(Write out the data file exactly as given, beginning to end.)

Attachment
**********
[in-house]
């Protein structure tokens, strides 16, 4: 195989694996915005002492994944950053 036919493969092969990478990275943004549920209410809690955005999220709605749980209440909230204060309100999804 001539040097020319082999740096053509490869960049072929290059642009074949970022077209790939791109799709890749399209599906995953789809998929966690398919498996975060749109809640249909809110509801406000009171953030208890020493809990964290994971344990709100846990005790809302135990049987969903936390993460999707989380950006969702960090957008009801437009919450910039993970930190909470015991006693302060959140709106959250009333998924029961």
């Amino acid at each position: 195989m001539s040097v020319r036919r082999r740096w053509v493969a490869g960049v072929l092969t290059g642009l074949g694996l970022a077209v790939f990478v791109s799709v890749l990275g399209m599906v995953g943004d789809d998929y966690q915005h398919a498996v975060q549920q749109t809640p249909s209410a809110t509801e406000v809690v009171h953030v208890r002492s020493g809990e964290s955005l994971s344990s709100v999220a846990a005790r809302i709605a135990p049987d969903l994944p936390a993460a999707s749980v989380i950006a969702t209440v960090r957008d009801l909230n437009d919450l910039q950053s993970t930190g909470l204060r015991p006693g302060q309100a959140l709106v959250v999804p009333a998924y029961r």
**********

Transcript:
[in-house]
């Protein structure tokens, strides 16, 4: 195989694996915005002492994944950053 036919493969092969990478990275943004549920209410809690955005999220709605749980209440909230204060309100999804 001539040097020319082999740096053509490869960049072929290059642009074949970022077209790939791109799709890749399209599906995953789809998929966690398919498996975060749109809640249909809110509801406000009171953030208890020493809990964290994971344990709100846990005790809302135990049987969903936390993460999707989380950006969702960090957008009801437009919450910039993970930190909470015991006693302060959140709106959250009333998924029961």
């Amino acid at each position: 195989m001539s040097v020319r036919r082999r740096w053509v493969a490869g960049v072929l092969t290059g642009l074949g694996l970022a077209v790939f990478v791109s799709v890749l990275g399209m599906v995953g943004d789809d998929y966690q915005h398919a498996v975060q549920q749109t809640p249909s209410a809110t509801e406000v809690v009171h953030v208890r002492s020493g809990e964290s955005l994971s344990s709100v999220a846990a005790r809302i709605a135990p049987d969903l994944p936390a993460a999707s749980v989380i950006a969702t209440v960090r957008d009801l909230n437009d919450l910039q950053s993970t930190g909470l204060r015991p006693g302060q309100a959140l709106v959250v999804p009333a998924y029961r």